Dissonance reduction can be achieved by changing behavior, changing cognition, or selectively acquiring new information or opinions. To use Festinger’s example of a smoker who has knowledge that smoking is bad for his health, the smoker may reduce dissonance by choosing to quit smoking, by changing his thoughts about the effects of smoking (e.g., smoking is not as bad for your health as others claim), or by acquiring knowledge pointing to the positive effects of smoking (e.g., smoking prevents weight gain).[58]

Smoking provides a pretty clear example of how someone might resolve the dissonance caused by the conflict between enjoying a particular behavior but not wanting to experience the logical consequences of continuing the behavior. Before Festinger came up with the idea for cognitive dissonance, the common expression was “on the one hand, X, but on the other hand Y.” It’s in the language, but people aren’t inclined to say, “Gee, I’m experiencing cognitive dissonance.” My grandmother used to refer to the concept of wanting to “have your cake but eat it, too.” That saying refers to having to choose between two incompatible desirables, but if you are stuck between a rock and a hard place, neither choice is good.

When two individuals in a relationship have different desires, both experience cognitive dissonance that needs to be reduced if the relationship is to continue. As a simple example, consider something as “easy” as deciding what to have for dinner: One person wants “Chinese.” The other wants “Mexican.” While making that decision on any particular evening is probably not going to lead to divorce, the failure to establish equity in making of dinner decisions, could easily do so. People will accept the short end of the stick on occasion, but most balk at accepting it all the time. This example depends, of course, on time and place. In previous generations, the husband almost always got his way. At work, the “boss” usually gets his or her way. In some cultures, men usually get their way. The way decisions are made reflect the relative power of those involved the process. In most cases, the individuals involved never question the underlying morality of the social power structures that lead to such decisions.

For the most part, culture and social conditioning establish behavioral expectations. When the vast majority of relationships were established in previous times, men and women would have grown up in the same culture and would have had the same basic expectation for “what a man does” and “what a woman does.” A history of cultural expectations tends to reduce cognitive dissonance associated generally accepted behaviors. When cultures change quickly in unexpected ways, cognitive dissonance skyrockets. Think about what things were like in the US after Lincoln wrote the Emancipation Proclamation. The bitter feelings still run pretty deep in some individuals. Giving women the right to vote, Women’s Suffrage, also produced significant cognitive dissonance for many (although I don’t think there were any lynchings). Also consider what we have been witnessing this past election cycle, with the fears generated by “true believers” on both sides. Would you believe that this last election cycle has led Republicans and Democrats to hate each other?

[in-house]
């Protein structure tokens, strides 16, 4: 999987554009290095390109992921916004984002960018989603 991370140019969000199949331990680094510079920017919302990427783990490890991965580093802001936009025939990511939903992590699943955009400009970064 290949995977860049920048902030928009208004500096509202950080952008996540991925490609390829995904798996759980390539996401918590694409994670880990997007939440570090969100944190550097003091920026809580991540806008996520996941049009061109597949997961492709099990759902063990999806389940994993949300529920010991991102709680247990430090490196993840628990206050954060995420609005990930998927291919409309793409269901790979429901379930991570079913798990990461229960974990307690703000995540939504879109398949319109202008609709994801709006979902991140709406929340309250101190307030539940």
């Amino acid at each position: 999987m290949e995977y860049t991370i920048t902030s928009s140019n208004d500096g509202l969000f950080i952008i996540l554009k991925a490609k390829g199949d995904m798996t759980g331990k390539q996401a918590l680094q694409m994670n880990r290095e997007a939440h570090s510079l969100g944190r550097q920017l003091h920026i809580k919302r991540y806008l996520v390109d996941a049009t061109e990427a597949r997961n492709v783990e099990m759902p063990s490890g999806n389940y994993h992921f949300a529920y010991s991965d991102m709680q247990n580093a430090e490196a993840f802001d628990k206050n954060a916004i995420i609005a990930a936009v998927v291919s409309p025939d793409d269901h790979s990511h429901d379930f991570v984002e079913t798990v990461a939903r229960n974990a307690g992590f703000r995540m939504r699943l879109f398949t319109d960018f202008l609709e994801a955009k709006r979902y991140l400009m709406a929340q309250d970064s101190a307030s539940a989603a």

Whether you are a Democrat or a Republican, you have probably lost at least one friend because of the cognitive dissonance generated by differences in political affiliation. This isn’t the first time in US history this has happened, of course. If you are old enough, you can probably remember the turmoil created by the Vietnam War, with the rallying cry of, “Hey, hey, LBJ. How many kids did you kill today?” The conflict was easily as bitter as what we are experiencing today, and individuals did what they could to reduce their cognitive dissonance. In those days, much like today, we associated primarily with those who shared our political views.

It’s easy to see cognitive dissonance at work when you consider such major cultural conflicts. The same kinds of conflicts, however, occur between (and among) any two (or more) people in any relationship, and especially in close, male-female relationships. And it’s not just what to have for dinner, although certainly dietary differences cause plenty of cognitive dissonance. In most relationships, dissonance can be reduced by “taking turns,” whether “this week Chinese; next week Mexican,” or going to a restaurant that offers both options. As is easy to see in politics, the most serious difficulties occur when those involved are not satisfied with personal decisions but insist that others make the same decision, as in the case of abortion: Not only don’t I want one, you’re not going to be allowed to have one, either. It is, of course, comparatively easy for a man to say No to having an abortion.